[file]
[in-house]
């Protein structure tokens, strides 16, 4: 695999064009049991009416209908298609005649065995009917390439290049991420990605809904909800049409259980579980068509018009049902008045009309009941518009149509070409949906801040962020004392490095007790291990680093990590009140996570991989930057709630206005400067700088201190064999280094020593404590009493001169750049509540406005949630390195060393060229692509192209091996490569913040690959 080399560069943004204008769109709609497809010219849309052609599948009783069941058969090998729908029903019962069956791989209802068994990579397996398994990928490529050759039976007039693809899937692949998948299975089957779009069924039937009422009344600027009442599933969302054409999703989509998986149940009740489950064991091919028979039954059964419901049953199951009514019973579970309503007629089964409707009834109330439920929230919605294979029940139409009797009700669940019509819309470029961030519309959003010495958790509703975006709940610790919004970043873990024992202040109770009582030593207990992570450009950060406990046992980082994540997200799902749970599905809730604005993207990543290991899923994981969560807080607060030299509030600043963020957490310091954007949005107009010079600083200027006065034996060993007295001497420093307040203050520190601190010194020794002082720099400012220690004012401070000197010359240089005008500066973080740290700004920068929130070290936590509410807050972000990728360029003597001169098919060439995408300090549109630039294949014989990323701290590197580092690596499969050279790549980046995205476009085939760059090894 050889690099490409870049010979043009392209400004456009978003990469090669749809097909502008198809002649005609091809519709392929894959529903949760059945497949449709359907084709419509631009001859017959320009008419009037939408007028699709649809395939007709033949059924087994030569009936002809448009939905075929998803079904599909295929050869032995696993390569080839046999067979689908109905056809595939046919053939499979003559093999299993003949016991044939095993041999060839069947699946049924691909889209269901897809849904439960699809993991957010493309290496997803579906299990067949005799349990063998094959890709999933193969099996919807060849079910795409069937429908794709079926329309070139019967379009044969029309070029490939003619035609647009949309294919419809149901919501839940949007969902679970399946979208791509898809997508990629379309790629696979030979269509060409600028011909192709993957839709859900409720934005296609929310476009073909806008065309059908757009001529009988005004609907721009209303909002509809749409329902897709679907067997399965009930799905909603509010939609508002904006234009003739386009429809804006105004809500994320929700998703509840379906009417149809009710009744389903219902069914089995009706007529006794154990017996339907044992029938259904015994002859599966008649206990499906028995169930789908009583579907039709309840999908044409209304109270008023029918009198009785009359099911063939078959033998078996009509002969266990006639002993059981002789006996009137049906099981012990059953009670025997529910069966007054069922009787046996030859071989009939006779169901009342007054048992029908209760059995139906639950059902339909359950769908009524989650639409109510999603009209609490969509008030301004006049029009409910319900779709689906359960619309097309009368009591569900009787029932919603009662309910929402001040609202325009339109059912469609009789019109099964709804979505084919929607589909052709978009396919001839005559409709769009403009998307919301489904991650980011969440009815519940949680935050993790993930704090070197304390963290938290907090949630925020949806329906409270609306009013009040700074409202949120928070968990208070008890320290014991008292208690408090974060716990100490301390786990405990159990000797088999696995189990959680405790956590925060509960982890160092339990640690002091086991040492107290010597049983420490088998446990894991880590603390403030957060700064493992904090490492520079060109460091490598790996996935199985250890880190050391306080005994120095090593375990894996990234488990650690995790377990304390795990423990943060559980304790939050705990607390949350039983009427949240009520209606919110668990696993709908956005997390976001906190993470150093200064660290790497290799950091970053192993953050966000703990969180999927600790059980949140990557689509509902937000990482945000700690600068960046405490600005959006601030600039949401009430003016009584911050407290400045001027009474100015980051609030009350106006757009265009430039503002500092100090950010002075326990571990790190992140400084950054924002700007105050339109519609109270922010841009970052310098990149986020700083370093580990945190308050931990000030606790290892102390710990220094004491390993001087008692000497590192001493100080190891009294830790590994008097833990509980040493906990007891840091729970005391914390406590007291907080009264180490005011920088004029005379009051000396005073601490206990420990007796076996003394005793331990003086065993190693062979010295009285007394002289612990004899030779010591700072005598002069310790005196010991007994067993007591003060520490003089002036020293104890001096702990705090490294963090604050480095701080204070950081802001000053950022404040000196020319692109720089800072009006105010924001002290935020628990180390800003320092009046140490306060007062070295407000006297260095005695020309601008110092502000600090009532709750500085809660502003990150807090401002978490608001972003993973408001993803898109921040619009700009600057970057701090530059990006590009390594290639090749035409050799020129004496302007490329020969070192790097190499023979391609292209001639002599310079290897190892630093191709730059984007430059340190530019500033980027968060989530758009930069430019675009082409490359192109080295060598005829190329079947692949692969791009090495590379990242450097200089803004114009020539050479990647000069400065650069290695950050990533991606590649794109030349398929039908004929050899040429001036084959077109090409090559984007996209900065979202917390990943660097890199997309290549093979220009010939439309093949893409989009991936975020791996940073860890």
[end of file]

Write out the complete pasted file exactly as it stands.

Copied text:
[in-house]
């Protein structure tokens, strides 16, 4: 695999064009049991009416209908298609005649065995009917390439290049991420990605809904909800049409259980579980068509018009049902008045009309009941518009149509070409949906801040962020004392490095007790291990680093990590009140996570991989930057709630206005400067700088201190064999280094020593404590009493001169750049509540406005949630390195060393060229692509192209091996490569913040690959 080399560069943004204008769109709609497809010219849309052609599948009783069941058969090998729908029903019962069956791989209802068994990579397996398994990928490529050759039976007039693809899937692949998948299975089957779009069924039937009422009344600027009442599933969302054409999703989509998986149940009740489950064991091919028979039954059964419901049953199951009514019973579970309503007629089964409707009834109330439920929230919605294979029940139409009797009700669940019509819309470029961030519309959003010495958790509703975006709940610790919004970043873990024992202040109770009582030593207990992570450009950060406990046992980082994540997200799902749970599905809730604005993207990543290991899923994981969560807080607060030299509030600043963020957490310091954007949005107009010079600083200027006065034996060993007295001497420093307040203050520190601190010194020794002082720099400012220690004012401070000197010359240089005008500066973080740290700004920068929130070290936590509410807050972000990728360029003597001169098919060439995408300090549109630039294949014989990323701290590197580092690596499969050279790549980046995205476009085939760059090894 050889690099490409870049010979043009392209400004456009978003990469090669749809097909502008198809002649005609091809519709392929894959529903949760059945497949449709359907084709419509631009001859017959320009008419009037939408007028699709649809395939007709033949059924087994030569009936002809448009939905075929998803079904599909295929050869032995696993390569080839046999067979689908109905056809595939046919053939499979003559093999299993003949016991044939095993041999060839069947699946049924691909889209269901897809849904439960699809993991957010493309290496997803579906299990067949005799349990063998094959890709999933193969099996919807060849079910795409069937429908794709079926329309070139019967379009044969029309070029490939003619035609647009949309294919419809149901919501839940949007969902679970399946979208791509898809997508990629379309790629696979030979269509060409600028011909192709993957839709859900409720934005296609929310476009073909806008065309059908757009001529009988005004609907721009209303909002509809749409329902897709679907067997399965009930799905909603509010939609508002904006234009003739386009429809804006105004809500994320929700998703509840379906009417149809009710009744389903219902069914089995009706007529006794154990017996339907044992029938259904015994002859599966008649206990499906028995169930789908009583579907039709309840999908044409209304109270008023029918009198009785009359099911063939078959033998078996009509002969266990006639002993059981002789006996009137049906099981012990059953009670025997529910069966007054069922009787046996030859071989009939006779169901009342007054048992029908209760059995139906639950059902339909359950769908009524989650639409109510999603009209609490969509008030301004006049029009409910319900779709689906359960619309097309009368009591569900009787029932919603009662309910929402001040609202325009339109059912469609009789019109099964709804979505084919929607589909052709978009396919001839005559409709769009403009998307919301489904991650980011969440009815519940949680935050993790993930704090070197304390963290938290907090949630925020949806329906409270609306009013009040700074409202949120928070968990208070008890320290014991008292208690408090974060716990100490301390786990405990159990000797088999696995189990959680405790956590925060509960982890160092339990640690002091086991040492107290010597049983420490088998446990894991880590603390403030957060700064493992904090490492520079060109460091490598790996996935199985250890880190050391306080005994120095090593375990894996990234488990650690995790377990304390795990423990943060559980304790939050705990607390949350039983009427949240009520209606919110668990696993709908956005997390976001906190993470150093200064660290790497290799950091970053192993953050966000703990969180999927600790059980949140990557689509509902937000990482945000700690600068960046405490600005959006601030600039949401009430003016009584911050407290400045001027009474100015980051609030009350106006757009265009430039503002500092100090950010002075326990571990790190992140400084950054924002700007105050339109519609109270922010841009970052310098990149986020700083370093580990945190308050931990000030606790290892102390710990220094004491390993001087008692000497590192001493100080190891009294830790590994008097833990509980040493906990007891840091729970005391914390406590007291907080009264180490005011920088004029005379009051000396005073601490206990420990007796076996003394005793331990003086065993190693062979010295009285007394002289612990004899030779010591700072005598002069310790005196010991007994067993007591003060520490003089002036020293104890001096702990705090490294963090604050480095701080204070950081802001000053950022404040000196020319692109720089800072009006105010924001002290935020628990180390800003320092009046140490306060007062070295407000006297260095005695020309601008110092502000600090009532709750500085809660502003990150807090401002978490608001972003993973408001993803898109921040619009700009600057970057701090530059990006590009390594290639090749035409050799020129004496302007490329020969070192790097190499023979391609292209001639002599310079290897190892630093191709730059984007430059340190530019500033980027968060989530758009930069430019675009082409490359192109080295060598005829190329079947692949692969791009090495590379990242450097200089803004114009020539050479990647000069400065650069290695950050990533991606590649794109030349398929039908004929050899040429001036084959077109090409090559984007996209900065979202917390990943660097890199997309290549093979220009010939439309093949893409989009991936975020791996940073860890």